Today, the Federal Court of Australia published its reasons in ACCC v Flight Centre Limited (No 2) [2013] FCA 1313, finding that Flight Centre attempted, on six occasions, to induce three airlines (being Singapore Airlines, Emirates and Malaysia Airlines) to make collusive arrangements with it in relation to Flight Centre’s retail or distribution margin for air fares for international air travel in the period August 2005 to March 2009.The Court found that these collusive arrangements would have (if entered into) lessened competition in the market for the retail sale or distribution of airline tickets.  

Flight Centre provides a range of travel agent services to its customers. It provides the service of booking international air travel and receiving payment for that travel at direct contact with customers via its shop fronts, telephone dealings and the internet. It was (and remains) also possible to book and pay for international air travel directly with the airlines providing the international air travel services. 

The Court noted that there has been a trend towards greater use of the internet to promote the availability of international air travel and to book and pay for that travel. While travel agents offer these services over the internet, airlines also provide these online services through their own websites. As stated by the Court, this case concerned the commercial reaction by Flight Centre to the threat of direct online sales made by airlines:

“Considering the evidence as a whole, what is revealed is a concerted pattern of reactive corporate conduct by Flight Centre, reactive to a threat it perceived to be presented by the direct retail offering by airlines of air travel at fares it could not offer to retail customers”.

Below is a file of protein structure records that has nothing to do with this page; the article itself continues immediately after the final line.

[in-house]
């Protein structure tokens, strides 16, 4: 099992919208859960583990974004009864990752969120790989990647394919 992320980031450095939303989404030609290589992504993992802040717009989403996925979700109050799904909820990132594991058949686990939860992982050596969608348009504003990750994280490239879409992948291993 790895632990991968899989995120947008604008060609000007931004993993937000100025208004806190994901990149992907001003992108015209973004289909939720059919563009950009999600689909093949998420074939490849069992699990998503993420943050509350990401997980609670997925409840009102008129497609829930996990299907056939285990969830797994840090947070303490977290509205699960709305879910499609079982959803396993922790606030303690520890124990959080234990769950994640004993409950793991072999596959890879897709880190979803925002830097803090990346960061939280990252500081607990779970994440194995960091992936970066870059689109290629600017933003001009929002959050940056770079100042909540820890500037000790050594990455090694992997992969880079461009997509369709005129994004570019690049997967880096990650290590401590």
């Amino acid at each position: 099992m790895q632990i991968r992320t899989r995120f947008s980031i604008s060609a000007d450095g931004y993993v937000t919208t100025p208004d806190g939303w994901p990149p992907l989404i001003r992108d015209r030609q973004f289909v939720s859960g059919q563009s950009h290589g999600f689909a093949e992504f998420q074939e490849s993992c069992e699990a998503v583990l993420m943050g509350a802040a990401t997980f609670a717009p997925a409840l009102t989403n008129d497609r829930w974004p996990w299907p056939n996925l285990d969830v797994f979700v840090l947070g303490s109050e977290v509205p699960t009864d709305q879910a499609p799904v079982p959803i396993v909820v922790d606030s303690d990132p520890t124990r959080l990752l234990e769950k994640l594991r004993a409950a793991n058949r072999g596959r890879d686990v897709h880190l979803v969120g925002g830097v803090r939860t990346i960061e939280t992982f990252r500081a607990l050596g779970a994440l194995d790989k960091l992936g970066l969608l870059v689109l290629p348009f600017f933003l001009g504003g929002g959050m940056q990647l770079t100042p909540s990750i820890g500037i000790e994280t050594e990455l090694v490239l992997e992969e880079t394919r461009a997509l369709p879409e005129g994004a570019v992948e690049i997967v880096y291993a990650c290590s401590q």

The ACCC commenced proceedings alleging that Flight Centre attempted to make an arrangement with the airlines containing a provision that any particular fare that the airlines offered directly to its customers would: 

  • also be made available to be purchased through Flight Centre (ie, Flight Centre would be able to offer the same price); and
  • be sold by the airline at a total price no less than the sum of the net fare (payable to the airlines) plus Flight Centre’s commission.

The ACCC alleged that the effect of the above would be that the price Flight Centre received for its booking and distribution services, being the commission, would be maintained in contravention of the price fixing prohibition.

In finding that Flight Centre’s conduct amounted to attempted price fixing, the Court noted that both Flight Centre and the airlines competed, at the very least, for “the retail or distribution margin” and that the arrangements that Flight Centre attempted to induce had the purpose and likely effect of being anticompetitive by persuading airlines to “stop undercutting or undermining Flight Centre”.  The Court stated that “Price neutrality in relation to air fares obtained either directly from an airline or via it [Flight Centre] would neutralise or tend to neutralise the “foe” Flight Centre was encountering in the market for distribution and booking services” . The Court also found that Flight Centre’s communications to the respective airlines contained a threat that if the undercutting or undermining did not stop, Flight Centre may choose not to promote and distribute that airline’s air travel to would-be passengers.  

The Court found Flight Centre attempted to engage in anticompetitive conduct despite Flight Centre’s defence that, inter alia, it was attempting to promote, not lessen, competition by having the airlines allow Flight Centre to charge lower prices.

A more detailed analysis of the Court’s findings in this case is to follow shortly.